conjuring anew

Poetry / Raena Shirali

you don’t know why you feel the urge to tell him
in his absence you collect debris   :   ripped

envelopes, the coin he pressed against your nipple
to see how hard you’d shiver

you thought then you knew the cold. you thought then
your spikes were weapons

so you are a spine with several protrusions

that doesn’t make you unlovable

remind yourself   :   your situation is only negative
if you consider it in contrast to pastels   :   the sky almost
a dusting of pink, his thumb & forefinger
hooked around your earlobe

he calls you paint speckled
but means rust ridden. he calls you corrugated

but you’re already on your back. you’re too fair
to be   :   too dark to be   :

if you took all the cloud’s colors at dusk & mixed them together
you’d get brown, anyway. in this way, you are at the center
of the sky—& he is another object
headed straight toward it

or this is no firmament, but a landfill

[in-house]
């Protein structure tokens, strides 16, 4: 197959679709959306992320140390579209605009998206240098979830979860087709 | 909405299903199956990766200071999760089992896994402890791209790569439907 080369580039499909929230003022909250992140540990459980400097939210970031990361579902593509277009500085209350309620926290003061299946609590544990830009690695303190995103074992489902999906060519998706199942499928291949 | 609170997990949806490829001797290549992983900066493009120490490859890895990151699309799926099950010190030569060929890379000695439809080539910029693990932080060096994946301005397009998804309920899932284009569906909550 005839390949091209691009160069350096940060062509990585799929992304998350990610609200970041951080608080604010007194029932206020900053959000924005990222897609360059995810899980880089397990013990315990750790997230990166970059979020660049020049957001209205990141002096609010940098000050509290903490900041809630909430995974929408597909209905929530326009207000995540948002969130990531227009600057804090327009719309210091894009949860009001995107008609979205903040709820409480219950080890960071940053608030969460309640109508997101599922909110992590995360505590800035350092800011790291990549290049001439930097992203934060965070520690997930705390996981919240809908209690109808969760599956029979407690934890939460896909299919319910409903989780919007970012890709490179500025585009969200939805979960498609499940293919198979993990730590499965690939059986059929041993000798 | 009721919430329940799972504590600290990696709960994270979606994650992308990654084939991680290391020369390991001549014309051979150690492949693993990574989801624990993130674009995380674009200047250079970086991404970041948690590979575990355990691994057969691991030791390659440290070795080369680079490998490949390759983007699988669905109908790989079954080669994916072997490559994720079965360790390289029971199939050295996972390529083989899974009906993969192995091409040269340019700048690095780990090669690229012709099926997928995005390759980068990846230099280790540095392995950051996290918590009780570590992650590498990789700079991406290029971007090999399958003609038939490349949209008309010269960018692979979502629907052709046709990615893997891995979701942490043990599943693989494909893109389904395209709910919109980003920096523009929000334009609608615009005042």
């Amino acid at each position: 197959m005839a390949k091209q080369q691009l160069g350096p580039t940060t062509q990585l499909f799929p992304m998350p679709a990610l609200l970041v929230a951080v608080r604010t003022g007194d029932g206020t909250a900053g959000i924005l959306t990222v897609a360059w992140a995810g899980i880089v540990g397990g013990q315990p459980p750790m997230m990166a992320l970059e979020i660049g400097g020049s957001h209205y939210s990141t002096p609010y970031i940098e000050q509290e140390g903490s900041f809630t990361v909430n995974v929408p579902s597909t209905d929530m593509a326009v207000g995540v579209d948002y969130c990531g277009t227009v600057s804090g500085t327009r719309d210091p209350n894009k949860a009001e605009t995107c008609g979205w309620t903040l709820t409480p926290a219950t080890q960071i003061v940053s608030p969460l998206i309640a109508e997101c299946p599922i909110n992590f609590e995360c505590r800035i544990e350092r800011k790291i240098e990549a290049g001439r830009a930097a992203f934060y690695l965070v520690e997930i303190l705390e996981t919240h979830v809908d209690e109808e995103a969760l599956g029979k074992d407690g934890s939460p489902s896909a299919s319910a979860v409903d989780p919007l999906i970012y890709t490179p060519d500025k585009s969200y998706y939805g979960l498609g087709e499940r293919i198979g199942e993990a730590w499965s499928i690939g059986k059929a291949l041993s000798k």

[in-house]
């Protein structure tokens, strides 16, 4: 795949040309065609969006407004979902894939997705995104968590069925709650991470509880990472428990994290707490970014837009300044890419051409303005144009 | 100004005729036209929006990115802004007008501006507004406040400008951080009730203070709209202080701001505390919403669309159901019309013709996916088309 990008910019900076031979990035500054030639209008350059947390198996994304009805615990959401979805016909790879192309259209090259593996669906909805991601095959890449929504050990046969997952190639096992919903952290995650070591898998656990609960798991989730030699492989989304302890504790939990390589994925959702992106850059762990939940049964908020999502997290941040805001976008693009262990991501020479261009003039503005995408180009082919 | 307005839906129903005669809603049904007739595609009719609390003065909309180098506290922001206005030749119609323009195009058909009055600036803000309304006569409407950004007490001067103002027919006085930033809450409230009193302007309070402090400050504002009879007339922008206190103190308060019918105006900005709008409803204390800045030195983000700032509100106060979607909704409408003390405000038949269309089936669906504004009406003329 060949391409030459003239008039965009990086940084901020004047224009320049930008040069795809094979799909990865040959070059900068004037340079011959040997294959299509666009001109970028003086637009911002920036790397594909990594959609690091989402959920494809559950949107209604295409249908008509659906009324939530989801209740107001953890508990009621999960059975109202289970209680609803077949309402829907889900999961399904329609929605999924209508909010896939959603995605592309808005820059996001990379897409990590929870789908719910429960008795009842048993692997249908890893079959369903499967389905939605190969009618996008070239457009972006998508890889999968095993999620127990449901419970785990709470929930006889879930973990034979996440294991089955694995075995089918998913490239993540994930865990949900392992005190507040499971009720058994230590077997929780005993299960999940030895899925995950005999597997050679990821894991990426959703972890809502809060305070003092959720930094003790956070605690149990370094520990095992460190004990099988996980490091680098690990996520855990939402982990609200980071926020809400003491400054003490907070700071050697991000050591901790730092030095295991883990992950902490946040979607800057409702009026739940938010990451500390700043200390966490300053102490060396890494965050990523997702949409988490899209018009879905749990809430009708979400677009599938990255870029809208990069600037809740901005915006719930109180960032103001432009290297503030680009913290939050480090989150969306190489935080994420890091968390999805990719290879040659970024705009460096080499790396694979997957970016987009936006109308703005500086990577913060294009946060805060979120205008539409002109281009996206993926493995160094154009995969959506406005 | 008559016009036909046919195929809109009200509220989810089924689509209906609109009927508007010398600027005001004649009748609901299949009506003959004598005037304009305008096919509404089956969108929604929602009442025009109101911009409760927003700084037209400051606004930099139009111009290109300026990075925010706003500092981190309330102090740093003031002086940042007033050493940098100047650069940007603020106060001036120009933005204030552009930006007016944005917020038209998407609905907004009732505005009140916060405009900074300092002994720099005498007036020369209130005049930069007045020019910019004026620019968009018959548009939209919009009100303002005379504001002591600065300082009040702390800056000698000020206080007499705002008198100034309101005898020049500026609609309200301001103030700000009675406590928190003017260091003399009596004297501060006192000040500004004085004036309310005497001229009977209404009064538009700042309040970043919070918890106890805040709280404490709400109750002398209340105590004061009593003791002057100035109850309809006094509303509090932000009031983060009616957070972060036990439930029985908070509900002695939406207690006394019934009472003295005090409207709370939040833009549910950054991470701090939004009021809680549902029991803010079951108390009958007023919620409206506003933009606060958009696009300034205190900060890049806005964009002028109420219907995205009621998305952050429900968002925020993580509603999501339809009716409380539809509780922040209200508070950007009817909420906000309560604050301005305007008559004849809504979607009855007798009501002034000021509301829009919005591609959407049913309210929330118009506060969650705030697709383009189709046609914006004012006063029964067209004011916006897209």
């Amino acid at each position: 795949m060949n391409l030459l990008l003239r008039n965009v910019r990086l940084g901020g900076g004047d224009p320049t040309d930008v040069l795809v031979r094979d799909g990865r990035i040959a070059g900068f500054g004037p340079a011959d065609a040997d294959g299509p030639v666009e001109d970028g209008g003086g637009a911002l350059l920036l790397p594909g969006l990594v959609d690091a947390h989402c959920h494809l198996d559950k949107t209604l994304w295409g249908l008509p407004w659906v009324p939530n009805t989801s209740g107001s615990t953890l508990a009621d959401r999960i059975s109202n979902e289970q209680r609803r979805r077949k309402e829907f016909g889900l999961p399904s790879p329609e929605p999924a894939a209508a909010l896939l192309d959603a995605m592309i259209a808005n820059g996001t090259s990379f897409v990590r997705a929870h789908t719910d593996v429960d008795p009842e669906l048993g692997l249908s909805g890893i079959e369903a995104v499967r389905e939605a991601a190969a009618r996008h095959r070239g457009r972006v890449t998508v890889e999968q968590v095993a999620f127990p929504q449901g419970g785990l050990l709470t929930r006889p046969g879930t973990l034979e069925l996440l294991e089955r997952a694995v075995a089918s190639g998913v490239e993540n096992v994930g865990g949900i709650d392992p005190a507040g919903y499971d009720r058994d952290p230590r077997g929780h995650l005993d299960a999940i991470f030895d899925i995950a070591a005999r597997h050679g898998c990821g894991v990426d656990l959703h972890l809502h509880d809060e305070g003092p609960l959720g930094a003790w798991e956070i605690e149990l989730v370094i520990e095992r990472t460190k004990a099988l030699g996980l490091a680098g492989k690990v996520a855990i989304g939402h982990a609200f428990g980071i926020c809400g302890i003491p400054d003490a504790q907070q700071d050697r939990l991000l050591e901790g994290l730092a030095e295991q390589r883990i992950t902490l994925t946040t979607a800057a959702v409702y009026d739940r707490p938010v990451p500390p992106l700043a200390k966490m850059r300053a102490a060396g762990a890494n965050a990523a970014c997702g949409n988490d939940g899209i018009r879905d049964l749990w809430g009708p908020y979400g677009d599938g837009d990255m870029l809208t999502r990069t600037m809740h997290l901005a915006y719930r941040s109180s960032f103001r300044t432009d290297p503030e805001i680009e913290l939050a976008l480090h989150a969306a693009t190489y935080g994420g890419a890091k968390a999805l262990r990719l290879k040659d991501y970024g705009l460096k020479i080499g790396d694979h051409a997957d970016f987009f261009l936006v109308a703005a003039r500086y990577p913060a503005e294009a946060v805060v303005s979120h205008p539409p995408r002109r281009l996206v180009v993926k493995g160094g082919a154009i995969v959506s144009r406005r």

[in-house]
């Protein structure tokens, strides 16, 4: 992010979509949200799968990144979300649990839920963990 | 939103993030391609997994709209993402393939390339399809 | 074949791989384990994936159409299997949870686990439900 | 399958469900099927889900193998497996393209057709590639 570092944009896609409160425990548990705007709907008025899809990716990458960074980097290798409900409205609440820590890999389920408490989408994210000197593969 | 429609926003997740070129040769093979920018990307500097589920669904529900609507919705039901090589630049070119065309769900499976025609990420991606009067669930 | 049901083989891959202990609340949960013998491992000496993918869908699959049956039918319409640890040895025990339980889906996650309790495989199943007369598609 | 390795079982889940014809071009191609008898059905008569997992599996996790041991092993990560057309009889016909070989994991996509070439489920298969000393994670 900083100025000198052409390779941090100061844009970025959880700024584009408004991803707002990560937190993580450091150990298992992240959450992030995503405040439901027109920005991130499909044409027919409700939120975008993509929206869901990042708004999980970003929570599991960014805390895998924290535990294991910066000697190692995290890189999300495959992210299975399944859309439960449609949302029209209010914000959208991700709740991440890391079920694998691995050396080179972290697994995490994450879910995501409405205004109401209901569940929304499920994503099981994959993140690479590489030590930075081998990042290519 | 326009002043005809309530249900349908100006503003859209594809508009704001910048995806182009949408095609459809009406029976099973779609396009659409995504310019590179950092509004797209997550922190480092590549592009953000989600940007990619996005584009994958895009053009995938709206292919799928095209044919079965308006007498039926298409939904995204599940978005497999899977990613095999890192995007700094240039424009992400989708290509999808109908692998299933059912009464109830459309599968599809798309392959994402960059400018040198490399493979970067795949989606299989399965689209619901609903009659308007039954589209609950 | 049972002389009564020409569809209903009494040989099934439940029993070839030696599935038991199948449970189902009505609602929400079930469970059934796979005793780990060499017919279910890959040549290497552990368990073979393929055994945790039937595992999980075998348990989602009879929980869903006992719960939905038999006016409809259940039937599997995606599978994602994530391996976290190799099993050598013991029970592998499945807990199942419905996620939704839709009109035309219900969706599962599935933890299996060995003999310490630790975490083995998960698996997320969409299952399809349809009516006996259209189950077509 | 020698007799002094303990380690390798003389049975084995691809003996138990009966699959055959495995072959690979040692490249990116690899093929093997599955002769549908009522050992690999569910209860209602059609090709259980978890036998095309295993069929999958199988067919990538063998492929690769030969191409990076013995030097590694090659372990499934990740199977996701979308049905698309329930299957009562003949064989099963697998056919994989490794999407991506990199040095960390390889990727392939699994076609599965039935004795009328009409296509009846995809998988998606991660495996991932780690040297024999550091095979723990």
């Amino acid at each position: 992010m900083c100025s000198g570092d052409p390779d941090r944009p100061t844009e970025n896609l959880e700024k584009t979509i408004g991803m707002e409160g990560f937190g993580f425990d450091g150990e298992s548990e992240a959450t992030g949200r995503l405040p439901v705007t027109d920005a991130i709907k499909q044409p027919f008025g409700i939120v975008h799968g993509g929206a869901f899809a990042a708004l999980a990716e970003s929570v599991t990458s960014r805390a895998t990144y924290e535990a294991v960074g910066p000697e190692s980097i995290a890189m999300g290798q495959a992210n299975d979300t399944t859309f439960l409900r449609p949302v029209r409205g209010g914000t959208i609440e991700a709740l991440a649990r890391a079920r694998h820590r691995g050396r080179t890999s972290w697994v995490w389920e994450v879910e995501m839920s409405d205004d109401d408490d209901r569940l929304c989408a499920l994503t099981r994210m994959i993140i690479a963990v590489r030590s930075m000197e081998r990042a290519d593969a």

you may be just another artifact
kept in an old shoebox—a love letter he takes out
after several glasses, reads less-than-fondly

it’s hard, isn’t it, to look at yourself

without a mirror   :   without a man

if you’re ready for the recipe, take out your largest
porcelain bowl. gather scents you feel are particularly

you   :   rosemary, lavender, rain soaked cigarettes, dark
ripe sweat. let them sit with each other.

in the half light by a lace curtain
resist the urge to mix. resist the urge

to make any blooming of your simplest parts

at least, if you’re going to be a cold, left thing
you can call yourself spica

at least, once you’re cold & left
you can call yourself anything

Indian American poet Raena Shirali grew up in Charleston, South Carolina, where she currently lives and teaches English at College of Charleston. Her first book, GILT, is forthcoming in 2017 with YesYes Books, and her work has appeared in Blackbird, Crazyhorse, Four Way Review, Indiana Review, Muzzle Magazine, Ninth Letter, Tupelo Quarterly, Pleiades, and many more. Her other honors include a 2016 Pushcart Prize, the 2016 Cosmonauts Avenue Prize, recognition as a finalist for the 2016 Tupelo Quarterly Poetry Prize, the 2014 Gulf Coast Poetry Prize, recognition as a finalist for the 2014 Ruth Lilly Fellowship, and a “Discovery” / Boston Review Poetry Prize in 2013. She will also be the Spring 2017 Philip Roth Resident at the Stadler Center for Poetry, and currently serves as a poetry reader for Muzzle Magazine.